According to Webster's Dictionary, values are "principles, qualities or entities that are intrinsically valuable or desirable." The term "value" originally meant "the worth of something," chiefly in the economic sense of exchange value. The use of the term was broadened to include a more philosophic interpretation during the 19th century; under the influence of thinkers and philosophers such as Friedrich Nietzsche. These philosophers coined the term axiology (from the Greek axios, meaning "worthy") to describe the study of values.
Because they are associated with worth, meaning and desire, values are a primary source of motivation in people's lives. When people's values are met or matched, they feel a sense of satisfaction, harmony, or rapport. When their values are not met, people often feel dissatisfied, incongru-ent, or violated.
As an exploration of your own values, consider for a moment how you would respond to the following questions, "In general, what motivates you?" "What is most important to you?" "What moves you to action, or 'gets you out of bed in the morning?'"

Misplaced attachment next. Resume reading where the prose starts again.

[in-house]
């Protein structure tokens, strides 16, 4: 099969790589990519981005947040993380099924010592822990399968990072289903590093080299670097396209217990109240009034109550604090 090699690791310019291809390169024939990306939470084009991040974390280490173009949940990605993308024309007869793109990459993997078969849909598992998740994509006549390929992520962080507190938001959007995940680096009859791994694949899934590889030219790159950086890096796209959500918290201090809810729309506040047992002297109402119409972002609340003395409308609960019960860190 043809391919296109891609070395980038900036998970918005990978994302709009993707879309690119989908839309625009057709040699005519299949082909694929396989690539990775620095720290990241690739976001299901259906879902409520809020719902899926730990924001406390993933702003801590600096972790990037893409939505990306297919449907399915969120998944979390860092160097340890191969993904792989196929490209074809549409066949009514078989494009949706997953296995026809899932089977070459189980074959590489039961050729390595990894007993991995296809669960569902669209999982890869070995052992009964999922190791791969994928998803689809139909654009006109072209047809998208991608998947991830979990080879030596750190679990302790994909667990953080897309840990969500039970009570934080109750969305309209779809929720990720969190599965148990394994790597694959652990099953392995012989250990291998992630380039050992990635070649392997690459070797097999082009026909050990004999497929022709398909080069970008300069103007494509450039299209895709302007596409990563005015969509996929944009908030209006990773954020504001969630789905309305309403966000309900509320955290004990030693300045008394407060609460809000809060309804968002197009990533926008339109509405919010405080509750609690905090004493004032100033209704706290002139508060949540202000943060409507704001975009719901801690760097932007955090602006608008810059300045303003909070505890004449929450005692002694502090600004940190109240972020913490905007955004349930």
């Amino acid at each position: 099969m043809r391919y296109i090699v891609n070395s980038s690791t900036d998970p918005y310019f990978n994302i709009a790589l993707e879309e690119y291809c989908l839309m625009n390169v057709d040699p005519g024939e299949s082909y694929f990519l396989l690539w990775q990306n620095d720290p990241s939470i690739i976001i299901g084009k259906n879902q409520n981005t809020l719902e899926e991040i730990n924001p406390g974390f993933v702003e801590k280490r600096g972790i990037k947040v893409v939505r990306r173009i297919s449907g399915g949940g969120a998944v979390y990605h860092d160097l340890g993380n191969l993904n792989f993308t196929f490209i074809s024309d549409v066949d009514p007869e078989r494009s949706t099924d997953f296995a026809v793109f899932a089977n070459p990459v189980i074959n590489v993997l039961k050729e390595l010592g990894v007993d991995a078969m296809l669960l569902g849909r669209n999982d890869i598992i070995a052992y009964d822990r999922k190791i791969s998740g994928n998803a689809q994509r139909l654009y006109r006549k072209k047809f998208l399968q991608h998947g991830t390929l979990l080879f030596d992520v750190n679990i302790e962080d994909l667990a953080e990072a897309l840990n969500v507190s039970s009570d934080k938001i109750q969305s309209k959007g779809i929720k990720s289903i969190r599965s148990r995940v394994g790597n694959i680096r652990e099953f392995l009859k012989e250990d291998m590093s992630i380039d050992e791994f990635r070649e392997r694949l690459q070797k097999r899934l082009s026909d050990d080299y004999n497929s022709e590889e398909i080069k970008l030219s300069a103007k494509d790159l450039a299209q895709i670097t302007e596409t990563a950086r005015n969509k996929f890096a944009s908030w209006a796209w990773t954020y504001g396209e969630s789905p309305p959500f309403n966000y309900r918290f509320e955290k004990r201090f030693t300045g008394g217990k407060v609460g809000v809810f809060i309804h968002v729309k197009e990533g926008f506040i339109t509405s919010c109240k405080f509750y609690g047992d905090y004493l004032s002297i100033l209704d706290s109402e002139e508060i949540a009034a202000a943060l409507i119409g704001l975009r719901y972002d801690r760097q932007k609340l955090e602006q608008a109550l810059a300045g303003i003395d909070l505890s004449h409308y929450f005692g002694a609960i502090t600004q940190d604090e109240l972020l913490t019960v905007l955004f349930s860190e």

Some possible answers might be:
Love and Acceptance
Values such as these greatly influence and direct the outcomes that we establish and the choices that we make.
The goals that we set for ourselves are, in fact, the tangible expression of our values. A person who has a goal to "create an effective team," for instance, most likely values "working together with others." A person whose goal is to "increase profits" probably values "financial success." Similarly, a person who has a value of "stability" will set goals that are related to achieving stability in his or her personal or professional life. Such a person will seek different outcomes than a person who values "flexibility," for example. A person who values stability may be content with a 9 to 5 job that has consistent pay and involves well established tasks. A person who values flexibility, on the other hand, may try to find work involving a range of tasks and a variable time schedule.
A person's values will also shape how that individual "punctuates" or gives meaning to his or her perception of a particular situation. This determines which kinds of mental strategies a person selects to approach that situation and, ultimately, that person's actions in that situation. A person who values "safety," for example, will constantly evaluate a situation or activity from whether or not it harbors any potential "danger." A person who values "fun" will assess the same situation or activity seeking opportunities for humor or play.
Values, then, are the basis for motivation and persuasion, and serve as a powerful perceptual filter. When we can connect our future plans and goals to our core values and criteria, those goals become even more compelling. All Sleight of Mouth patterns revolve around using language in order to relate and link various aspects of our experience and maps of the world to core values.
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